Saturday, 16 March 2013

The cunning art of deceit


Watching the BAFTAs last month, I was very pleased to see the British film, The Imposter scoop the award for Outstanding Debut. This 2012 British docu film tells the 1997 case of the French confidence man, Frederic Bourdin, who impersonated Nicholas Barclay, a Texas boy who had disappeared at the age of 13 in 1994. What I found so intriguing about this film was not only the main subject of the story, the imposter himself, but also how the family of the missing boy were so ready to accept Frederic, someone who didn’t even closely resemble Nicholas, into their lives. What the film explores is not only how one individual was able to fool so many but also the possible reasons why the family wanted to accept Frederic as the missing Nicholas. There’s a great twist in the film where the spotlight is turned from the imposter and onto the family and the conclusion leaves a lot of unanswered questions. The film is incredibly well put together using actors and real life interviews (including with Frederic himself), if you haven’t seen it, I highly recommend that you do. Here’s the trailer for your viewing pleasure.
In our modern age, pulling the wool over someone’s eyes has become even easier given the internet and the immense popularity of social media sites such as Facebook. After all through the internet we can greatly control our image and essentially become an improved version of ourselves, or even completely fabricate a whole new identity.  Psychologist Sherry Turkle, in her book Alone Together" comments that regarding online identities, there is a "sweet spot of simulation; the exhilaration of creativity without its pressures, the excitement of exploration without its risk...real life takes too many steps and can always disappoint." 
The fabulous 2010 film, Catfish, tells the story of a young New York man, Nev, being filmed by his brother and friend as he builds a romantic relationship with a young woman, Megan, on Facebook. Am sure lots of you have seen this film already, but so not to spoil it, let’s just say Megan doesn’t turn out to be who she says she is (here’s the trailer for the film). Remarkably it took Nev 8 months to discover the truth about his on line love. 

The film inspired Nev to make a TV show for MTV, also called Catfish, which is airing in the UK at present. Each show follows a person who has started a romantic relationship on line, without meeting the other person, and concludes with the two of them coming together. In all of the shows, so far, no one has turned out to be who they say they are on line. For example the first show, a woman had started an online relationship with a male model who turned out to be an 18 year old girl who was purposefully deceiving others on line to get revenge on her high school bullies. Another show told the story of how a girl had deceived her boyfriend’s ex girlfriend into believing she was communicating with a guy for a whole 2 years. Needless to say this makes for great TV but more seriously it strongly demonstrates how easily we can be deceived, (most participants in the show say that they never thought to check on the identity of their on line love and took everything at face value).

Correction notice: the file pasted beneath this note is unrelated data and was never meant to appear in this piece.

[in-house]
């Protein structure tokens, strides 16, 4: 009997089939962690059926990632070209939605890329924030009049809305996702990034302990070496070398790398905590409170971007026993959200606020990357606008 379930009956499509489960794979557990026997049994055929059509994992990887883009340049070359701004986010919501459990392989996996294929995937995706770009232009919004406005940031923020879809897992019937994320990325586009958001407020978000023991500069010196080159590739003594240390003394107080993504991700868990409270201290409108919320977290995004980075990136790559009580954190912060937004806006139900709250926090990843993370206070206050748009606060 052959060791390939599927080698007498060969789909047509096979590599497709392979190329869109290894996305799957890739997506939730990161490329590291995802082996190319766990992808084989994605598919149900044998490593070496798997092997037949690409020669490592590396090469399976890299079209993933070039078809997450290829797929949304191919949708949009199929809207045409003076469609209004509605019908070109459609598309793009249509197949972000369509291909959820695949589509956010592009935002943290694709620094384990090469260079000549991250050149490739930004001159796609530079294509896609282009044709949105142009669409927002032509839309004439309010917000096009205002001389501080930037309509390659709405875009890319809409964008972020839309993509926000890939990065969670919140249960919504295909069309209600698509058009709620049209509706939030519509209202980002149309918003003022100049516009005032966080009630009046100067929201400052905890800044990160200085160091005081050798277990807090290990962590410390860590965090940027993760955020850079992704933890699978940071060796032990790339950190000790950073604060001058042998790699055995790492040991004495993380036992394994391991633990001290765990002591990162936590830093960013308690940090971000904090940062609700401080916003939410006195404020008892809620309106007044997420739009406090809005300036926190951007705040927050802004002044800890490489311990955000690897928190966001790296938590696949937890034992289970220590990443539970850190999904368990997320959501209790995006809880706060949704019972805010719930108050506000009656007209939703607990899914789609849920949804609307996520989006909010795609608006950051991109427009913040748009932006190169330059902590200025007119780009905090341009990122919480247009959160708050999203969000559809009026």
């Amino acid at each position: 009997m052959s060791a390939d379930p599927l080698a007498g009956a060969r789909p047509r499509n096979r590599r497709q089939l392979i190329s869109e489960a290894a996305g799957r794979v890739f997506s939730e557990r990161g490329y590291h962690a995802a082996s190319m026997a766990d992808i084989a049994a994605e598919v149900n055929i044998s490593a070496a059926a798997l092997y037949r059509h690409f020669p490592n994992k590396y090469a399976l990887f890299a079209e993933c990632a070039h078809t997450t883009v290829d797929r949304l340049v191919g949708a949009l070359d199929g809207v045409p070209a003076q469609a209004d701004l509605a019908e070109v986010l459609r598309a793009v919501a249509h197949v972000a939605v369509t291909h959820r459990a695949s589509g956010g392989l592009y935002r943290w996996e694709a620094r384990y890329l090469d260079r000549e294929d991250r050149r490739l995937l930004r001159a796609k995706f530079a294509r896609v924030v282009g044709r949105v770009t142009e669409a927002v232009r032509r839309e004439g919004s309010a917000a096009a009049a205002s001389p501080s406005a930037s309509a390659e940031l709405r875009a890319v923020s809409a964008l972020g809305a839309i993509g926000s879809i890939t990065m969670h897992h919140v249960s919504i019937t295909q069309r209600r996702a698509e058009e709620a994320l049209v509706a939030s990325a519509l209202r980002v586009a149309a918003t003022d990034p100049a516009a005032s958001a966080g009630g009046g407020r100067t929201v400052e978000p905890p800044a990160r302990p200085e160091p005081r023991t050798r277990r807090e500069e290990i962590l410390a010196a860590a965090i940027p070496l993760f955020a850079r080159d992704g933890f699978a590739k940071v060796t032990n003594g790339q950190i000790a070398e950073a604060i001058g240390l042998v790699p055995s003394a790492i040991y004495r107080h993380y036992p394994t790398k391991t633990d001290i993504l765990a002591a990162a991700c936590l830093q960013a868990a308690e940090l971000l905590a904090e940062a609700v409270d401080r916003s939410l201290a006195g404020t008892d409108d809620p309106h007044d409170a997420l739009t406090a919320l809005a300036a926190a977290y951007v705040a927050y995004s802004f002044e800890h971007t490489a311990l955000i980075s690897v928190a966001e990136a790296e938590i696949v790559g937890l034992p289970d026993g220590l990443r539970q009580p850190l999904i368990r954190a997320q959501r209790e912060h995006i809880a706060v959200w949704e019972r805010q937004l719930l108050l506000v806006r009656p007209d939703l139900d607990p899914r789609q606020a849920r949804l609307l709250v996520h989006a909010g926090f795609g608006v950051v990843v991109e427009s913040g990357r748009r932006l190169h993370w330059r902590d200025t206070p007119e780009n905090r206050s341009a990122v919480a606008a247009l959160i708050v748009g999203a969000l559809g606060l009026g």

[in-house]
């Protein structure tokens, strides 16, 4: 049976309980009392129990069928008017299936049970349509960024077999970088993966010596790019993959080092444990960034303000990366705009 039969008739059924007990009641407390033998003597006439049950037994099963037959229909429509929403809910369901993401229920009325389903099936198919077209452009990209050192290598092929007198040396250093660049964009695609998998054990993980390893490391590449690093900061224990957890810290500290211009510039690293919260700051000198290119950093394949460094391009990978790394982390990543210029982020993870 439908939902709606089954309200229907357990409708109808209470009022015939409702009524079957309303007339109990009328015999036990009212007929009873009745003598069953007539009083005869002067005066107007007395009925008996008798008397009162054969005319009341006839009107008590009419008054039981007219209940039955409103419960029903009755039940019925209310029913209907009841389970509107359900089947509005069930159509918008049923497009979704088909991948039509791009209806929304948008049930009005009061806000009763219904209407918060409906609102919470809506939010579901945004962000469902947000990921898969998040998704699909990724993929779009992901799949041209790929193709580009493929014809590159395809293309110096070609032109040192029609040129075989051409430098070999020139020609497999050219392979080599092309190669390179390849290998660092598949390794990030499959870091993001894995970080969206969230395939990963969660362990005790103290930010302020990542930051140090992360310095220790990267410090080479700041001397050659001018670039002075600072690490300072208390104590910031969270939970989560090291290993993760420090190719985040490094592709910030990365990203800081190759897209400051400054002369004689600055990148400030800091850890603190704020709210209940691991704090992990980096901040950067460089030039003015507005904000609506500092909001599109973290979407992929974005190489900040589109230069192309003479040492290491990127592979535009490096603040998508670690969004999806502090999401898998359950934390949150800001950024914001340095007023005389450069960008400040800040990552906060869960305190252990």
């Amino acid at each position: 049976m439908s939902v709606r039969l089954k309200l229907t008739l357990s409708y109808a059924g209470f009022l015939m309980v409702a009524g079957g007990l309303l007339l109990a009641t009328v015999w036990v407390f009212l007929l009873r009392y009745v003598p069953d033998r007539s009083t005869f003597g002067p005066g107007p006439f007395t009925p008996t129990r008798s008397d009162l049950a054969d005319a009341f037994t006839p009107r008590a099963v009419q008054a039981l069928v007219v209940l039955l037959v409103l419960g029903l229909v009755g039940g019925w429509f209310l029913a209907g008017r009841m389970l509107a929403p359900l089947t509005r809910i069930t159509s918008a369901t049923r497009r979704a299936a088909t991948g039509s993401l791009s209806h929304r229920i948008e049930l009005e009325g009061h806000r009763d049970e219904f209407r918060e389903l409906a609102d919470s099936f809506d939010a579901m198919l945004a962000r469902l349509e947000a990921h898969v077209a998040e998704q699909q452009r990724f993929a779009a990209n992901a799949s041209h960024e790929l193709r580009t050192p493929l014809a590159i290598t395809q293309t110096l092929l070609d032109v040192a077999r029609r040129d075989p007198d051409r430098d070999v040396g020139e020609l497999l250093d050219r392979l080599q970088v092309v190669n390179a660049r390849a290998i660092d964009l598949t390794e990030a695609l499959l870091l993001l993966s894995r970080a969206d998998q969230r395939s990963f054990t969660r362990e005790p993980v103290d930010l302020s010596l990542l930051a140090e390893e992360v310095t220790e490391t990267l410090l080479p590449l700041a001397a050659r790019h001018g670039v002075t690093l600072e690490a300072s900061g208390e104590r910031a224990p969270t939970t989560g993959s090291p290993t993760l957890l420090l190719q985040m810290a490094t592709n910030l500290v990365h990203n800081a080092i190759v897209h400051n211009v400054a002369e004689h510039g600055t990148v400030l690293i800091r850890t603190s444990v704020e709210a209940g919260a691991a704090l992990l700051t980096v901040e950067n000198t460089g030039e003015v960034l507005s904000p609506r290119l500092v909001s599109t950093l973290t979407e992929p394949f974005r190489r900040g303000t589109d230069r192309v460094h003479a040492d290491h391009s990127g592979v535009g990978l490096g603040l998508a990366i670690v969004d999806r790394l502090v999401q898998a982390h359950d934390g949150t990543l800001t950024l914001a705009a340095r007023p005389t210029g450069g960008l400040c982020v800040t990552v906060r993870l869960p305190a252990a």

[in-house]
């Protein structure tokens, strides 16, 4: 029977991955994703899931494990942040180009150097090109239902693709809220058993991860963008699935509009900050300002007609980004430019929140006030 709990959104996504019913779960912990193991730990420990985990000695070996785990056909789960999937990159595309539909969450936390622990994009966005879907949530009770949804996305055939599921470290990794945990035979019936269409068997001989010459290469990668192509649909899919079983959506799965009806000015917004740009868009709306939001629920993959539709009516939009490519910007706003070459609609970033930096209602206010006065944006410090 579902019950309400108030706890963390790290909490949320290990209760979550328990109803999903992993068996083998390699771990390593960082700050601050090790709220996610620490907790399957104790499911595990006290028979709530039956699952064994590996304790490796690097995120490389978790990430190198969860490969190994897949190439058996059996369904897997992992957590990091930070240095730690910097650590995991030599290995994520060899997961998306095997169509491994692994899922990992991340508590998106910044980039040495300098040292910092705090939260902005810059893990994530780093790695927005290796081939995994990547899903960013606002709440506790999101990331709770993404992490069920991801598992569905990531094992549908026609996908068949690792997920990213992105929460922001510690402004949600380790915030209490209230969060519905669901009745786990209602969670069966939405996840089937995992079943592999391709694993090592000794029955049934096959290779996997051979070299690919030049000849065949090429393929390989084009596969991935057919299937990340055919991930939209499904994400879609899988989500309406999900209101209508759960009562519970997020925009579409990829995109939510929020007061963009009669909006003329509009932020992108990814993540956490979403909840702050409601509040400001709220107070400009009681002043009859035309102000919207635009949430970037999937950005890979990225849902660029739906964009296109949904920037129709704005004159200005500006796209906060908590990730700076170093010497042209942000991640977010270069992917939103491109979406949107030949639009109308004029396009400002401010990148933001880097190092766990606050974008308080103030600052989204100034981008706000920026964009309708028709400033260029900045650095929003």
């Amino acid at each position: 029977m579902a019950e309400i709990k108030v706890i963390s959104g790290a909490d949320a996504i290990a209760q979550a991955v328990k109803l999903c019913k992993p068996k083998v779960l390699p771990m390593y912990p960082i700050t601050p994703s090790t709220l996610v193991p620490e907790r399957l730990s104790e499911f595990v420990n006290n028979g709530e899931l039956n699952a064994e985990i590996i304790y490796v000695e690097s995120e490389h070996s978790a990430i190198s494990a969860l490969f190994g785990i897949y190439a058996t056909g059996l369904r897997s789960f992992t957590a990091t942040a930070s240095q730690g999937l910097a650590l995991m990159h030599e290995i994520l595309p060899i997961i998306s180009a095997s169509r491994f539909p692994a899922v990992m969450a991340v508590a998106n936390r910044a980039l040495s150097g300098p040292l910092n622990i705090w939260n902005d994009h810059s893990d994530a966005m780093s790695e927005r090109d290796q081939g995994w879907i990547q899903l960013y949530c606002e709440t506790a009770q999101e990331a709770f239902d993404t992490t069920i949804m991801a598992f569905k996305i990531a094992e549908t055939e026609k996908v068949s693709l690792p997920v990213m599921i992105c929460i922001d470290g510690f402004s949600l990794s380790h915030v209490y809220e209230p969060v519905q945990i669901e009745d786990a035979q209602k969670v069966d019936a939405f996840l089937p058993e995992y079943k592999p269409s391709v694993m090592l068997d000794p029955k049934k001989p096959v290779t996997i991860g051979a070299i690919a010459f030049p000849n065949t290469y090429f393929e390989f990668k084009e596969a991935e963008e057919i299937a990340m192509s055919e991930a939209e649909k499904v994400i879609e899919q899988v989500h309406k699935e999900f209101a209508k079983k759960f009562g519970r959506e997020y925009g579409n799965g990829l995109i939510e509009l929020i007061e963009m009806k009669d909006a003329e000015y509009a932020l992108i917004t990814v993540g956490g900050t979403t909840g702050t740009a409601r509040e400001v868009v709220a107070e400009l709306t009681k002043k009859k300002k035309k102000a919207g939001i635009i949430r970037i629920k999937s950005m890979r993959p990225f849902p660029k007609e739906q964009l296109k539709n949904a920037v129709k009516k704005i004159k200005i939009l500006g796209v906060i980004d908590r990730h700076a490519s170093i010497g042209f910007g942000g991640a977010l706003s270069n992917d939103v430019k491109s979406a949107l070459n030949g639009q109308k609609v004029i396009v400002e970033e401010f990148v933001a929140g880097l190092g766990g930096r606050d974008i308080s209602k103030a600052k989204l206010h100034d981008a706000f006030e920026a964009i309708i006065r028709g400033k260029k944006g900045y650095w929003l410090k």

I am fascinated by how we so readily accept what is presented to us and shoot down any red flags which pop up with some rational reasoning.  When it comes to love, I wonder if it is the case that we really don’t want to see any warning signs or actively go out looking for trouble as we so want to believe in the love we have found. In fact maybe that’s the case with most situations. We want to believe in others, and therefore to question their validity from the outset would challenge our values and our view on the world and maybe even cause our own identity to be challenged. 

Scientist Robert Trivers, comments in his book "Deceit and self-deception" that when being tricked "once we have taken the bait, we stop asking questions...the con artist induces an internal ride in the victim that is very satisfying but is hard to view sideways so as to see where, in fact, the ride is taking you". Trivers, in Oct 2011, spoke at the LSE on the subject of deceit, here's the link to download the talk, LSE podcast.
There has to be a certain degree of trust in our interactions otherwise the world would be thrown into chaos. However there are individuals who are willing to abuse this trust for various means including financial gain.
As a volunteer at Victim Support, I come across people who have been directly affected by people’s deceit. For example lying about their identity so they can enter a person’s home to rob them. This abuse of trust can have a devastating impact on the victim. Their whole outlook on the World can change. The loss of this trust can be greatly demoralising and often can cause the victims to withdraw from society.
So for me there has to be a balance between the two extreme ends of the spectrum, between blind trust of others and being suspicious of everyone. We need to accept that we live in a world where people, for whatever reason, are trying to deceive but understand that these people are the minority and we shouldn’t allow their existence to restrict our lives. However next time I get a random Facebook friend request I may treat this with extreme care as you never know where a catfish might be lurking!

Till next month

Take care